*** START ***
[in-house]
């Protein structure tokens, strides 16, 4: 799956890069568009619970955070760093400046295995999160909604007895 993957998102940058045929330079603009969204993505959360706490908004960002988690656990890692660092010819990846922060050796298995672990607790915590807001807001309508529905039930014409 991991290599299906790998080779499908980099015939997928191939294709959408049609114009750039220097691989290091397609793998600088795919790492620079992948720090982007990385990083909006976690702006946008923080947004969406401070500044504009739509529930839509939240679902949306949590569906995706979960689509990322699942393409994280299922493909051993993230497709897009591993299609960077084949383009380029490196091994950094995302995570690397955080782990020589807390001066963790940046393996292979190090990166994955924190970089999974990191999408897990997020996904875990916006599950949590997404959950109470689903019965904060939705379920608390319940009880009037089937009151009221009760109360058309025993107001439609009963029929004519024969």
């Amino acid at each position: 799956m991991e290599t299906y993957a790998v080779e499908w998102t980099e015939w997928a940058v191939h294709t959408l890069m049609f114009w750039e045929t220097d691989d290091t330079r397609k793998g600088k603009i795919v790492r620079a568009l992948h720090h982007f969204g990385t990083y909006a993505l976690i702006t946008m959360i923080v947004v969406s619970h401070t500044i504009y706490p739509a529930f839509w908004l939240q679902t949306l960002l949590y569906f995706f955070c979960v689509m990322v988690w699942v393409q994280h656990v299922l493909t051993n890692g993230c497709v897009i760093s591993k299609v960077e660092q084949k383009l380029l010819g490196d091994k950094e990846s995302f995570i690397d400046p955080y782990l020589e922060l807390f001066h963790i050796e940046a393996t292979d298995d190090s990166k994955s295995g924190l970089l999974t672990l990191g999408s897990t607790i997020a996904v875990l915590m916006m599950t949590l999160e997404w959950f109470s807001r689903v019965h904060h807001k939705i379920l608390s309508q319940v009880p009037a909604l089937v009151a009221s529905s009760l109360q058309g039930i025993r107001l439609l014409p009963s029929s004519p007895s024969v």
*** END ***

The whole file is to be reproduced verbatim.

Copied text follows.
[in-house]
């Protein structure tokens, strides 16, 4: 799956890069568009619970955070760093400046295995999160909604007895 993957998102940058045929330079603009969204993505959360706490908004960002988690656990890692660092010819990846922060050796298995672990607790915590807001807001309508529905039930014409 991991290599299906790998080779499908980099015939997928191939294709959408049609114009750039220097691989290091397609793998600088795919790492620079992948720090982007990385990083909006976690702006946008923080947004969406401070500044504009739509529930839509939240679902949306949590569906995706979960689509990322699942393409994280299922493909051993993230497709897009591993299609960077084949383009380029490196091994950094995302995570690397955080782990020589807390001066963790940046393996292979190090990166994955924190970089999974990191999408897990997020996904875990916006599950949590997404959950109470689903019965904060939705379920608390319940009880009037089937009151009221009760109360058309025993107001439609009963029929004519024969």
């Amino acid at each position: 799956m991991e290599t299906y993957a790998v080779e499908w998102t980099e015939w997928a940058v191939h294709t959408l890069m049609f114009w750039e045929t220097d691989d290091t330079r397609k793998g600088k603009i795919v790492r620079a568009l992948h720090h982007f969204g990385t990083y909006a993505l976690i702006t946008m959360i923080v947004v969406s619970h401070t500044i504009y706490p739509a529930f839509w908004l939240q679902t949306l960002l949590y569906f995706f955070c979960v689509m990322v988690w699942v393409q994280h656990v299922l493909t051993n890692g993230c497709v897009i760093s591993k299609v960077e660092q084949k383009l380029l010819g490196d091994k950094e990846s995302f995570i690397d400046p955080y782990l020589e922060l807390f001066h963790i050796e940046a393996t292979d298995d190090s990166k994955s295995g924190l970089l999974t672990l990191g999408s897990t607790i997020a996904v875990l915590m916006m599950t949590l999160e997404w959950f109470s807001r689903v019965h904060h807001k939705i379920l608390s309508q319940v009880p009037a909604l089937v009151a009221s529905s009760l109360q058309g039930i025993r107001l439609l014409p009963s029929s004519p007895s024969v």